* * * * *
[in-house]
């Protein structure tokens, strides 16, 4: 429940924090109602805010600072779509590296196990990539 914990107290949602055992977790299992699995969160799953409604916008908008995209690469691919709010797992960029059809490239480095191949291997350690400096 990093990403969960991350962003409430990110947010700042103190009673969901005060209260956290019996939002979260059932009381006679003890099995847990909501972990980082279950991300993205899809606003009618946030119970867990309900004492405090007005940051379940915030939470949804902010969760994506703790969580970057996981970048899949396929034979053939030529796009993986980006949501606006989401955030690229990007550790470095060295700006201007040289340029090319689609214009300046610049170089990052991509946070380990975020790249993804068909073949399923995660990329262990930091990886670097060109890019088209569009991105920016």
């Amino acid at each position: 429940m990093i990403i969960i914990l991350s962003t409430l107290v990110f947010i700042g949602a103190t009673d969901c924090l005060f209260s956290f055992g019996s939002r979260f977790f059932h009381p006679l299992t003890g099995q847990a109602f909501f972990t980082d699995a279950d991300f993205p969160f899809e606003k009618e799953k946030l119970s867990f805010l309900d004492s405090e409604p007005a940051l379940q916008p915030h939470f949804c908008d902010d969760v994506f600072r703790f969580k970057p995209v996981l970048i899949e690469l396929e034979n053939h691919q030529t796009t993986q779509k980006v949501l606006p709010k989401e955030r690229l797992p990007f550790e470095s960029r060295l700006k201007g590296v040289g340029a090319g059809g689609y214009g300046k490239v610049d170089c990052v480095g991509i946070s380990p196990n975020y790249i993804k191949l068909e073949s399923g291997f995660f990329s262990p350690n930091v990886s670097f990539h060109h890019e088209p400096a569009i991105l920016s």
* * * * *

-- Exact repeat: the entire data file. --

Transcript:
[in-house]
């Protein structure tokens, strides 16, 4: 429940924090109602805010600072779509590296196990990539 914990107290949602055992977790299992699995969160799953409604916008908008995209690469691919709010797992960029059809490239480095191949291997350690400096 990093990403969960991350962003409430990110947010700042103190009673969901005060209260956290019996939002979260059932009381006679003890099995847990909501972990980082279950991300993205899809606003009618946030119970867990309900004492405090007005940051379940915030939470949804902010969760994506703790969580970057996981970048899949396929034979053939030529796009993986980006949501606006989401955030690229990007550790470095060295700006201007040289340029090319689609214009300046610049170089990052991509946070380990975020790249993804068909073949399923995660990329262990930091990886670097060109890019088209569009991105920016």
């Amino acid at each position: 429940m990093i990403i969960i914990l991350s962003t409430l107290v990110f947010i700042g949602a103190t009673d969901c924090l005060f209260s956290f055992g019996s939002r979260f977790f059932h009381p006679l299992t003890g099995q847990a109602f909501f972990t980082d699995a279950d991300f993205p969160f899809e606003k009618e799953k946030l119970s867990f805010l309900d004492s405090e409604p007005a940051l379940q916008p915030h939470f949804c908008d902010d969760v994506f600072r703790f969580k970057p995209v996981l970048i899949e690469l396929e034979n053939h691919q030529t796009t993986q779509k980006v949501l606006p709010k989401e955030r690229l797992p990007f550790e470095s960029r060295l700006k201007g590296v040289g340029a090319g059809g689609y214009g300046k490239v610049d170089c990052v480095g991509i946070s380990p196990n975020y790249i993804k191949l068909e073949s399923g291997f995660f990329s262990p350690n930091v990886s670097f990539h060109h890019e088209p400096a569009i991105l920016s």